“No single organisation has the resources to take on the challenges facing the rheumatoid arthritis and lupus communities,” said Maria C. Freire, Ph.D., president and executive director of the FNIH. “AMP brings together government, pharmaceutical and not-for-profit expertise to collaboratively move therapies forward for these autoimmune diseases.”

The AMP RA/SLE investigators are currently conducting Phase II studies that include a larger cohort of patients with RA and lupus.

The Phase I data are freely available through the NIAID-sponsored Immunology Database and Analysis Portal Genomic data are also being submitted to be made available through the NIH’s database of Genotypes and Phenotypes


Pfizer might buy BMS for $130bn – but should it?

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Pfizer could soon launch a multi-billion dollar bid for immunotherapy rivals Bristol-Myers Squibb.

But moves into new fields of innovation and digital tech – such as Roche’s buyout of Flatiron – are likely to be more popular with investors.

Pfizer, the pharma company that become the world’s biggest through a series of mega-mergers, may be about to pull the trigger again.

This time, Pfizer could be sizing up Bristol-Myers Squibb, and would have to pay $125-130 billion to persuade BMS shareholders to agree any such deal, based on the company’s current $109 bn market value.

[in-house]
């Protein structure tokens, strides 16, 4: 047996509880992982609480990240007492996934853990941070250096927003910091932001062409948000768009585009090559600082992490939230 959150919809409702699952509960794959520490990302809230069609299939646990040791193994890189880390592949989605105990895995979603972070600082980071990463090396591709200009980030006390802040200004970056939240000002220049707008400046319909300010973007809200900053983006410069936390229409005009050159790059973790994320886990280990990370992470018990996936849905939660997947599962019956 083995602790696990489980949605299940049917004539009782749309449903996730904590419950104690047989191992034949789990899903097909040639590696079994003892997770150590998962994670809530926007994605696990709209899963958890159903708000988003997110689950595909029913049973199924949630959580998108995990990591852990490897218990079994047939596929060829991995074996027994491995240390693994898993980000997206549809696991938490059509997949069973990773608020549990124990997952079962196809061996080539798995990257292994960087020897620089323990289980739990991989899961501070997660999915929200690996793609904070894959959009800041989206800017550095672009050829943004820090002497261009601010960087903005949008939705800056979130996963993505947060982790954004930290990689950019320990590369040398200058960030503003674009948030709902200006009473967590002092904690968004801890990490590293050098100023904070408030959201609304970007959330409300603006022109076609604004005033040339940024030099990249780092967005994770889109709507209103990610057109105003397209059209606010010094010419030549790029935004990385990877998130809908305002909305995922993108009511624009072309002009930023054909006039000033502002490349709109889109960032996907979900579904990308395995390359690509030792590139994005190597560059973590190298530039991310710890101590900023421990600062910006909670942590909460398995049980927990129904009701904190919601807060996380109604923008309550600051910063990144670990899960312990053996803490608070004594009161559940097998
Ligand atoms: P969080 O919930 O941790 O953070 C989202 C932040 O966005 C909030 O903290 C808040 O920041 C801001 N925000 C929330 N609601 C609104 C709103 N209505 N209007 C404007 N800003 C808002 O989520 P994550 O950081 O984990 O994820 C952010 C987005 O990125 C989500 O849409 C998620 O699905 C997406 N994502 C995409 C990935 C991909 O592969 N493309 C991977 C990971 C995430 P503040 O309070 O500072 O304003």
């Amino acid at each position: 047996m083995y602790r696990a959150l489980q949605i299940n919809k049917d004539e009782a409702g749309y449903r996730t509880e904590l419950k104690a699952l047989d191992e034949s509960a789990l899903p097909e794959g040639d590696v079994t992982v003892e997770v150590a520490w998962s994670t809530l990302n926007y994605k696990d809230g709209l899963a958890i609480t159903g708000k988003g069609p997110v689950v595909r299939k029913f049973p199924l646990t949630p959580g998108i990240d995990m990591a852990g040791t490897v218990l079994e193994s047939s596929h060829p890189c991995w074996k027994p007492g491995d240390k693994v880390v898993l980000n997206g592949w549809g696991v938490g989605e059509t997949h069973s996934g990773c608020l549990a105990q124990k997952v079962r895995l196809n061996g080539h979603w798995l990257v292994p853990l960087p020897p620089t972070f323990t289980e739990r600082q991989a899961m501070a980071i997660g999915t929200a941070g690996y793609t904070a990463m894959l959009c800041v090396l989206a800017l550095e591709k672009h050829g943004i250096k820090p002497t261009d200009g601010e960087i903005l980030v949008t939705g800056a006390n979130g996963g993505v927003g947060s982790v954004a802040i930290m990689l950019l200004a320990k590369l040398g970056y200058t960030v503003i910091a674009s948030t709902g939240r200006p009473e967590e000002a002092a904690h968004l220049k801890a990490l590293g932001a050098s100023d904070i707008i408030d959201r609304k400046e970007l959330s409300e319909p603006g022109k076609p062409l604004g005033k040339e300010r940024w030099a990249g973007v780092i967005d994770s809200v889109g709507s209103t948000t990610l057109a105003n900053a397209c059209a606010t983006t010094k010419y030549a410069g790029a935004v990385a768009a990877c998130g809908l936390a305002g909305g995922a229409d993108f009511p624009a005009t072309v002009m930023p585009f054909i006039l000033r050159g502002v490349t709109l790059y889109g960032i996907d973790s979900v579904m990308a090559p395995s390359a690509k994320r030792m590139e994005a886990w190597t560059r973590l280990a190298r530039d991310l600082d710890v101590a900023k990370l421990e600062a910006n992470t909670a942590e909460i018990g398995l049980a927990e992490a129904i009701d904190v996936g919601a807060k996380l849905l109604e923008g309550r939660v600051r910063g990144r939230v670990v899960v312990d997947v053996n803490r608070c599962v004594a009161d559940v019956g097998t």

While there is always excitable chatter online about possible buy-outs, this prediction has come from a reputable source – Citi analyst Andrew Baum, one of the most high profile pharma analysts.

Last week Baum raised his price target for Bristol-Myers Squibb to $78 from $72, and he believes the probability of a Pfizer takeover has now risen from a 50/50 to a 65% chance of a bid.

At the core of BMS’ appeal to Pfizer is the huge success of its cancer immunotherapy Opdivo, which remains the leading checkpoint inhibitor, despite stiff competition from Merck’s Keytruda and others.

Baum gave three reasons why he believed Pfizer was now more likely to make a move. First is the good news BMS received from its Checkmate-227 trial in early February. This could put it back in contention in first line lung cancer treatment, where it has lost out to Keytruda and Roche’s Tecentriq.

Secondly, BMS sealed a major deal with Nektar last week on a next generation immunotherapy NKTR-214, a move which Baum believes could materially increase Opdivo’s market share.